Sunday, January 14, 2018

Word Order, Commas, People

A while back, Jason Kottke had a post called the adjective word order we all follow without realizing it. He pointed out that native English speakers and writers automatically put things into this order: opinion-size-age-shape-color-origin-material-purpose Noun.

His source (The Elements of Eloquence by Mark Forsyth) gives this example: "lovely little old rectangular green French silver whittling knife," and notes, "...if you mess with that word order in the slightest you’ll sound like a maniac."

The Cambridge Dictionary's version of the word-order list varies just a bit: opinion, size, physical quality, shape, age, colour, origin, material, type, purpose Noun.

Then there's the thing about whether or not commas are needed between each of those adjectives or not. Generally they are, though there are exceptions when it's the final adjective. Sometimes that final adjective is what's called a cumulative modifier and in a sense becomes part of the noun. This particularly comes into play when describing plants. For instance, which reads better?

  • Giant, ragged, pink flowers OR giant, ragged pink flowers
  • Blowsy, perfumed, 2” blooms OR blowsy, perfumed 2” blooms
All of this came to mind yesterday when I was listening to NPR's Wait, Wait, Don't Tell Me while out and about. One of the questions posed to the panelists involved the phrase "black women's maternity pants."

I thought to myself, well that's an awfully particular thing — do they really make maternity pants for black women specifically?

The host, Peter Sagal, immediately caught the error and pointed out that they were talking about "women's black maternity pants." (Or he could, maybe, have said they meant "black, women's maternity pants," but that would require saying "comma" out loud to make it clear on the radio.)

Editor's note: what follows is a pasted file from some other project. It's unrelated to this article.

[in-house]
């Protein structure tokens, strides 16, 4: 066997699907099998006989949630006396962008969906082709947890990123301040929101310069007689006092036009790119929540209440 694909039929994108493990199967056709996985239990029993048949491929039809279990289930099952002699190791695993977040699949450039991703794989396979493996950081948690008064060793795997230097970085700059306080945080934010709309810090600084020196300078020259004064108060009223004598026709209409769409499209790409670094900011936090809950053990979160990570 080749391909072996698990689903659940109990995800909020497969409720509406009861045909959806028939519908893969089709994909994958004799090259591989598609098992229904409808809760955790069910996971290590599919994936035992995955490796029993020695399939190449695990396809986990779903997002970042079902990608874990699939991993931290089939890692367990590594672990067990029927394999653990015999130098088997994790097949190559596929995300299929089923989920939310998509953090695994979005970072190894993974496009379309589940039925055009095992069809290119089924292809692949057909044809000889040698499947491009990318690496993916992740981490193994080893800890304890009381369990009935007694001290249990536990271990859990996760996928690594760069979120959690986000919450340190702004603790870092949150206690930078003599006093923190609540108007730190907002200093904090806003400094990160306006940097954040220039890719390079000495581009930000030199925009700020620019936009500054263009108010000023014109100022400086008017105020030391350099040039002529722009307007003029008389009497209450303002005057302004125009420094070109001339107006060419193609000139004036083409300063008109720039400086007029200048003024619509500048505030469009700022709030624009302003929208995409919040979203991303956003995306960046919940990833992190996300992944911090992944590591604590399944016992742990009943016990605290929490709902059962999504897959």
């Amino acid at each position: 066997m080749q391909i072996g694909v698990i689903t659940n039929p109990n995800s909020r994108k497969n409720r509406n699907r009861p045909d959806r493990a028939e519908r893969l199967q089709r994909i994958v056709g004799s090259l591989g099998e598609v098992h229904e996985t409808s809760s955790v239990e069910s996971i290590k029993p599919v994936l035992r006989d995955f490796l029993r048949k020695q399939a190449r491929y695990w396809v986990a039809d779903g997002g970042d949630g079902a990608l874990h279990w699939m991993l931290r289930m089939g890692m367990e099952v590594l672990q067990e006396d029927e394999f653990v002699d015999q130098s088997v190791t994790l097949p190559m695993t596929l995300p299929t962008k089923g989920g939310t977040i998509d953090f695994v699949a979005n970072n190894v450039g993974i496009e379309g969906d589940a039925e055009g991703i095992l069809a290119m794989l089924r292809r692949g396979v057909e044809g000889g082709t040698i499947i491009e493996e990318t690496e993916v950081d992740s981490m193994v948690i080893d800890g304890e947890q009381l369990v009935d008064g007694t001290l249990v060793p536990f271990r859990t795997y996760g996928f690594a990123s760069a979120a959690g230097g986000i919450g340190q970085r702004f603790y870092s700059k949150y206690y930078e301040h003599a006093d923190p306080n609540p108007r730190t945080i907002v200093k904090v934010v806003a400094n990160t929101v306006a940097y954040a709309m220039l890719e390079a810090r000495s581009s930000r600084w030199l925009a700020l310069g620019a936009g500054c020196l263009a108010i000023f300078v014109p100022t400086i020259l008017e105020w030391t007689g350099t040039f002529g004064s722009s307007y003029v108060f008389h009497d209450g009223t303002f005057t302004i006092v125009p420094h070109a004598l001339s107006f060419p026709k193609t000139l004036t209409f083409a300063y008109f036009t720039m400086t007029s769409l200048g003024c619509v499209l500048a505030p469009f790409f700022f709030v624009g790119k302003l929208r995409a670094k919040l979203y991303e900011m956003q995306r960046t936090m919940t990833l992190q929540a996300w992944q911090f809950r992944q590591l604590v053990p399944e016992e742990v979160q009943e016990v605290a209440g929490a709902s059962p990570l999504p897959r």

But if you switch the order to "women's black maternity pants," it sounds out of order, given the rules above (though neither possession nor gender are not included in the lists, I note, but it sounds weird, doesn't it?).

In this specific example, there's a simpler solution: just remove the word "women's" since it's maternity pants we're talking about, right? And everyone knows who needs maternity pants. So just: black maternity pants.

But the question could still arise for other items, such as black women's shoes. Women's black shoes. Black, women's shoes. The last choice is the best one, I guess, but it's only completely clear in print, not when spoken. (And imagine the adjacent concept, white women's shoes.)

The larger problem all of this reveals is that applying colors to people was not a good idea. Who started that, anyway, white people?

1 comment:

Michael Leddy said...

“Giant, ragged pink flowers”: no comma after “ragged” seems right to me. Like “tattered wool coat.” Not tattered and wool but a wool coat, a tattered one.

I had your thought about the maternity pants: just delete women’s. As for shoes, I think “women’s black shoes” makes sense to avoid the miscue. I don’t think “black, women’s shoes” works (the shoes aren’t black and women’s).

If shopping for shoes, maybe “women’s shoes in black”?

Isn’t a wonder that anyone ever learns this language?